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Home » Los Angeles: Ellsworth Kelly ‘Ellsworth Kelly: Los Angeles’ at Matthew Marks Gallery through April 7th

Los Angeles: Ellsworth Kelly ‘Ellsworth Kelly: Los Angeles’ at Matthew Marks Gallery through April 7th

January 25th, 2012

Ellsworth Kelly, Orange Relief with Blue (2011). All Images via Matthew Marks
Ellsworth Kelly, Orange Relief with Blue (2011). All Images via Matthew Marks.

American abstract painter and sculptor Ellsworth Kelly has unveiled a so-called ‘shop sign’ for the inaugural exhibition of the latest Matthew Marks Gallery in West Hollywood, California, while the gallery continues to maintain four spaces in New York City. The sign is a wide strip of painted black aluminum set across the top of the white stucco building (a converted garage, now 3,500 square feet). This is Kelly’s first major exhibition in Los Angeles after over a decade, and the showcase of Kelly’s paintings inside the gallery runs concurrently to his print retrospective at the Los Angeles County Museum of Art (LACMA), which opened Sunday.


An outside view of the ‘shop sign’
Installation view

Kelly has been experimenting with color spectrums since the sixth grade, and with painted relief since 1949, after he moved to Paris and was influenced by Constantin Brancusi‘s simplified sculptural forms. Kelly adamantly creates all his work himself without the aid of studio hands, although he admits at 88 that he may need help if his health fails. In the meantime, he constantly sketches his ideas, and finds inspiration in even the subtlest everyday shapes. As dealer Matthew Marks told the New York Times, “A shape for a painting could come from the shadow a leaf casts on a branch. He’ll draw it over and over again and use it in a painting, a print, a sculpture.”


Ellsworth Kelly, Collage (1952)

With equal weight on positive and negative space, the slated abstraction of Kelly’s work removes excesses in surrounding forms. In the case of the shop sign, the entirety of the landscape is reshaped by critical thinking into the pure-form abstraction itself.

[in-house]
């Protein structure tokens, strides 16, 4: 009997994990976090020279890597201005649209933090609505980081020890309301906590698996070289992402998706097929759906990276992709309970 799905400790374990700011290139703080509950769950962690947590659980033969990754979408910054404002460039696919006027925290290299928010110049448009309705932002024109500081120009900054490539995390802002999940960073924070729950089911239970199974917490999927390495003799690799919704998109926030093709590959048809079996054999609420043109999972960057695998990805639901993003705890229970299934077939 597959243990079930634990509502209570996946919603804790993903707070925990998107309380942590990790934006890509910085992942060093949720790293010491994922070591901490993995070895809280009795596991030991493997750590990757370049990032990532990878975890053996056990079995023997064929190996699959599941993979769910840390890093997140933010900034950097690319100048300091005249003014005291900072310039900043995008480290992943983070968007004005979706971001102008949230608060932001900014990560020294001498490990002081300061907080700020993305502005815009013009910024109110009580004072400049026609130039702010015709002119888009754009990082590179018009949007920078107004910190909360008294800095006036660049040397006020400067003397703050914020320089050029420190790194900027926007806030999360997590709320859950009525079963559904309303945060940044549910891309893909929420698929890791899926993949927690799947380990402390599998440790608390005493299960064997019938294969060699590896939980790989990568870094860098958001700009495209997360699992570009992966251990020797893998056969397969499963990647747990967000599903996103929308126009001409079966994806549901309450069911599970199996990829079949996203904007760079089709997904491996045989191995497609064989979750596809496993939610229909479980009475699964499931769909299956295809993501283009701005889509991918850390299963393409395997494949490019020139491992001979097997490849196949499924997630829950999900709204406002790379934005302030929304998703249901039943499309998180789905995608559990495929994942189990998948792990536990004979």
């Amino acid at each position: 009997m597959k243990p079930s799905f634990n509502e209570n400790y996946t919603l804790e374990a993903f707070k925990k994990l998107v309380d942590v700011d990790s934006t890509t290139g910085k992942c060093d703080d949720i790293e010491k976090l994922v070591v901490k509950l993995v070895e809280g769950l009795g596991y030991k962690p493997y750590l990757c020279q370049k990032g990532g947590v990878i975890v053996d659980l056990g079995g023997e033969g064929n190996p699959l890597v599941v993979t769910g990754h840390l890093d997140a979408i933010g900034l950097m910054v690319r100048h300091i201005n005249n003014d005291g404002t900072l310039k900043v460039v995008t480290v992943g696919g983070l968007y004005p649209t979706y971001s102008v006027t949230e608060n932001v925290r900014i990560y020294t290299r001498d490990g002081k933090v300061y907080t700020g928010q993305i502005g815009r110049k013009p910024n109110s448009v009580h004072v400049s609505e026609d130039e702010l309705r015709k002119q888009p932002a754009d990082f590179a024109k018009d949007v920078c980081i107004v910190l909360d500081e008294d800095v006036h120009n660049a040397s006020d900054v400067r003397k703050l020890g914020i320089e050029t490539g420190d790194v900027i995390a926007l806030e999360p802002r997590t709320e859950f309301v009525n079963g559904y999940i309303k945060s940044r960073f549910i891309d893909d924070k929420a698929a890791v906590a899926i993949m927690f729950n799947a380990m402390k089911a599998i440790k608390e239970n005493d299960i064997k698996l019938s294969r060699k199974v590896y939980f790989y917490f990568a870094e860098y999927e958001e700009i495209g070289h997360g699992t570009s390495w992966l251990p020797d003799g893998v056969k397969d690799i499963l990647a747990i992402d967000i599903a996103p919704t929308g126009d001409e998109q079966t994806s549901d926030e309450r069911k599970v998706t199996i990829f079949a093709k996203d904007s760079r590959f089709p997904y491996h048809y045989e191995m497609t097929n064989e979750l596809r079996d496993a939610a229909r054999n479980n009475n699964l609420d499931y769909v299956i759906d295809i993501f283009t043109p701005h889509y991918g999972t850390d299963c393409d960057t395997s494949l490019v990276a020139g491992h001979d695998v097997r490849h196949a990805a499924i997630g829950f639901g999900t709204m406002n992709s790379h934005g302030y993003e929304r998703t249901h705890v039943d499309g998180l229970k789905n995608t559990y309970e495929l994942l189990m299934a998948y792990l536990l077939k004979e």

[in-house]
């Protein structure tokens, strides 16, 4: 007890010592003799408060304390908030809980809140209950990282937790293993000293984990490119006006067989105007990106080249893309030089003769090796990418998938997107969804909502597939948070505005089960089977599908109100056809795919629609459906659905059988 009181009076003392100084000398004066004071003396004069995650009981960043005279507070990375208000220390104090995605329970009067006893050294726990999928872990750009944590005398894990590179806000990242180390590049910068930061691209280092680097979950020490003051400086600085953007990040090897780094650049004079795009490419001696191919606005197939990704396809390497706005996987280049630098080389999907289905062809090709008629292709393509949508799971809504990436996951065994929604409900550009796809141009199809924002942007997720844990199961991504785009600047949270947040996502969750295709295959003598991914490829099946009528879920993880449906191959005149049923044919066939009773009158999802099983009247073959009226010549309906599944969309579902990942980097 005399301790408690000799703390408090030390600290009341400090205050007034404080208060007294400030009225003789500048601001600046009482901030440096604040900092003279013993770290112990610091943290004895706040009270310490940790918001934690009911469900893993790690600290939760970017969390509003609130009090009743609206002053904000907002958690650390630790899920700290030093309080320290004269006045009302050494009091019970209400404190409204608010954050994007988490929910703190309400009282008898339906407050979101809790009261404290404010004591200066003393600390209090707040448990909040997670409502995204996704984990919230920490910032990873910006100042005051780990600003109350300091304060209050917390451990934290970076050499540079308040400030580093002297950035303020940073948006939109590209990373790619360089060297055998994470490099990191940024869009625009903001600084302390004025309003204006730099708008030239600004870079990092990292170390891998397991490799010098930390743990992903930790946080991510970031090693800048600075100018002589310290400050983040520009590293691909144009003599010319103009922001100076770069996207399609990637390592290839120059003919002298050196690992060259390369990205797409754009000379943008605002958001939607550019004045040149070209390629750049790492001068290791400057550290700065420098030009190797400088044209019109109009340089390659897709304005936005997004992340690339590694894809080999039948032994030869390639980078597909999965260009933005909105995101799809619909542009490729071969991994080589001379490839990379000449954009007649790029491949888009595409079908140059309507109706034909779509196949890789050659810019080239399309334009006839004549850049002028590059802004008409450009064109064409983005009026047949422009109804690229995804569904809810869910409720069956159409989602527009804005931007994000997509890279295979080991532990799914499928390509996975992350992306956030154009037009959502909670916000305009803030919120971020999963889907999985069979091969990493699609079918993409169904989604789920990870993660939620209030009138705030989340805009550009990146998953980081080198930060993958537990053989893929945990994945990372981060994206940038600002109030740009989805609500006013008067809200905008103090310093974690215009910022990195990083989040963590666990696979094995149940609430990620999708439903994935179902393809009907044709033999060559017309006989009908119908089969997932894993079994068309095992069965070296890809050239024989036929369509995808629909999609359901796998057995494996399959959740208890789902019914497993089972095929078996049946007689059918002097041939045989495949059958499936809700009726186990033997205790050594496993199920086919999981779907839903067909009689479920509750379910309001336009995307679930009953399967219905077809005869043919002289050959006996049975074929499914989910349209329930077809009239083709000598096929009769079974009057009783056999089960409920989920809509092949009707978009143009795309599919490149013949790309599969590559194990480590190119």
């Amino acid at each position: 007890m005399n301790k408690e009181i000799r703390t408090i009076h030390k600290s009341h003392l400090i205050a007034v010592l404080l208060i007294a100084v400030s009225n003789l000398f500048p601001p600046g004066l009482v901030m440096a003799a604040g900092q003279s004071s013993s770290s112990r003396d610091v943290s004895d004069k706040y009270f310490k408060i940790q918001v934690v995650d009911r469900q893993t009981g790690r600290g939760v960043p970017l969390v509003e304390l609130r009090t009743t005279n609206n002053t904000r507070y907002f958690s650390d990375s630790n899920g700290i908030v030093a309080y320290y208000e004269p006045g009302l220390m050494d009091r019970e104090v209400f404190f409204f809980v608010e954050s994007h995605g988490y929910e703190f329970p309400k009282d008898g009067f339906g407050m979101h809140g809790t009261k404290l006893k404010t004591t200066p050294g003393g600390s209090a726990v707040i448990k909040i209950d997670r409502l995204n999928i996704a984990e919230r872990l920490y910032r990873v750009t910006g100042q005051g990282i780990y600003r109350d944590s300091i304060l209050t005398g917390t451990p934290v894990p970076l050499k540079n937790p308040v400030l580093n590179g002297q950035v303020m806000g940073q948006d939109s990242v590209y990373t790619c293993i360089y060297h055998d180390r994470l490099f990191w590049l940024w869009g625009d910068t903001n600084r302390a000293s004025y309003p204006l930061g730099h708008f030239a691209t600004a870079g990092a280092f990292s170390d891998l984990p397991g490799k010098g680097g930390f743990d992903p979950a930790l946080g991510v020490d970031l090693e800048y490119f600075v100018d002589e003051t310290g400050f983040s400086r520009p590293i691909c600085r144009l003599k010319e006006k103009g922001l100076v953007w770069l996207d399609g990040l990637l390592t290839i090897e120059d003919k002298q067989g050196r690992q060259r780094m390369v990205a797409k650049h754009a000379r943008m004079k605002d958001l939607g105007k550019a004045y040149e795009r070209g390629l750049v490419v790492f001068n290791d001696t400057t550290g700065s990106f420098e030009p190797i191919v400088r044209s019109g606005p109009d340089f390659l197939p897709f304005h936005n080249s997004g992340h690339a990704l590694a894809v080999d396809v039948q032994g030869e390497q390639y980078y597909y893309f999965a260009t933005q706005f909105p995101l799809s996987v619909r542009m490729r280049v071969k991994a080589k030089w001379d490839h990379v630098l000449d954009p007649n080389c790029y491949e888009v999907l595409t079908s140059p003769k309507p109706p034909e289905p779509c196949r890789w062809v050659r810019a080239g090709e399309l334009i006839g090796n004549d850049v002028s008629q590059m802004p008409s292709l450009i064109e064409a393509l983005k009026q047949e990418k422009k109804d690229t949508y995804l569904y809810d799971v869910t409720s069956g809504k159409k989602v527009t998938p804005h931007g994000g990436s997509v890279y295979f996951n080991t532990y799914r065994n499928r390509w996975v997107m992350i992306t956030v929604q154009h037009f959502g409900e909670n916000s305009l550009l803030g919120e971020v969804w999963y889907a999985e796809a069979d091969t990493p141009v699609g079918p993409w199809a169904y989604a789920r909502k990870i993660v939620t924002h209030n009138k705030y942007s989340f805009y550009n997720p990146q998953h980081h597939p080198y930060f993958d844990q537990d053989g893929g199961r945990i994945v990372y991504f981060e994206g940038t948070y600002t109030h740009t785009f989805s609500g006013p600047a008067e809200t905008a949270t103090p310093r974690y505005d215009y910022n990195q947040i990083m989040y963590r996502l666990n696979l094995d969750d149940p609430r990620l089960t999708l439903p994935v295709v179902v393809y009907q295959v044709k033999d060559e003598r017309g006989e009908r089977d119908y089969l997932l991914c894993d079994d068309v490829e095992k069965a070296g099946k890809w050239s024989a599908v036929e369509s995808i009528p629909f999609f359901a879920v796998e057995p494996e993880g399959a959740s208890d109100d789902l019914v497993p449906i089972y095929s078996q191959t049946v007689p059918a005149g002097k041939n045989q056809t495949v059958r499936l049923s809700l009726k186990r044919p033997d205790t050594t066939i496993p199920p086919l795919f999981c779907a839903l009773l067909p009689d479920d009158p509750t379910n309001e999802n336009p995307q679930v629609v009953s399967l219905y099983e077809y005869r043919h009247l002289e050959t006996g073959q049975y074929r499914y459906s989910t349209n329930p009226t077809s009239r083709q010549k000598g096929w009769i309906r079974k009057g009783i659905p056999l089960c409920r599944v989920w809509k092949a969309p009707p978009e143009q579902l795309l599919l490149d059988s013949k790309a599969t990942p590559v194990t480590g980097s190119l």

Ellsworth Kelly, Black Form I (2011)

Although Kelly struggled to gain recognition in younger decades amidst the success of contemporaries like Jasper Johns and Robert Rauschenberg, today his refined abstraction is newly appreciated over the appropriation and country-conscious identities. Along with Willem de Kooning and Gerhard Richter, his work’s value continues to rise. Actress Gwenyth Paltrow has been collecting Kelly’s plant drawings since 1997, and longtime friend and ally James Cuno, now chief executive and president of the J. Paul Getty Trust in Los Angeles, has displayed and commissioned Kelly’s artwork for the Hood Museum of Art at Dartmouth College, the Fogg Art Museum at Harvard, and the Art Institute of Chicago.

Ellsworth Kelly, Green Relief with Blue (2011)
Ellsworth Kelly, Green Relief with Blue (2011)

Continuing an unwavering effort of creativity and determination throughout 70 years of work, Kelly is currently struggling with a recently onset lung condition, and requires an oxygen machine. The illness is suspected to be caused by inhaling oil paint and turpentine in his studio.

Ellsworth Kelly, Black Relief with White (2011)
Ellsworth Kelly, Black Relief with White (2011)

Ellsworth Kelly is an American veteran of World War II, having studied painting and drawing at the School of the Museum of Fine Arts in Boston after serving, and later living in Paris for a decade. More recently, he turned a three-inch piece of cardboard shape into a fold sculpture at the Beyeler Foundation in Basel, Switzerland, and has an ongoing, traveling retrospective coupled with new work, which just finished its stay at the Haus der Kunst in Munich, Germany.

Ellsworth Kelly, Blue Relief with Black (2011)
Ellsworth Kelly, Blue Relief with Black (2011)

- A. Bregman

Related Links:

Exhibition Page [Matthew Marks]
Artist Page [Matthew Marks]
Editions Auction [Phillips de Pury]
Go See – Munich: Ellsworth Kelly ‘Black and White’ at Haus der Kunst Munich through January 22 [Art Observed]
Ellsworth Kelly Retrospective [LACMA]
True to His Abstraction [New York Times]
A Western Outpost for Kelly, Johns [Wall Street Journal]
Ellsworth Kelly makes a shop sign for Matthew Marks’ Gallery [Los Angeles Times]
Hier sind eigentlich nur Sexshops [Monopol]

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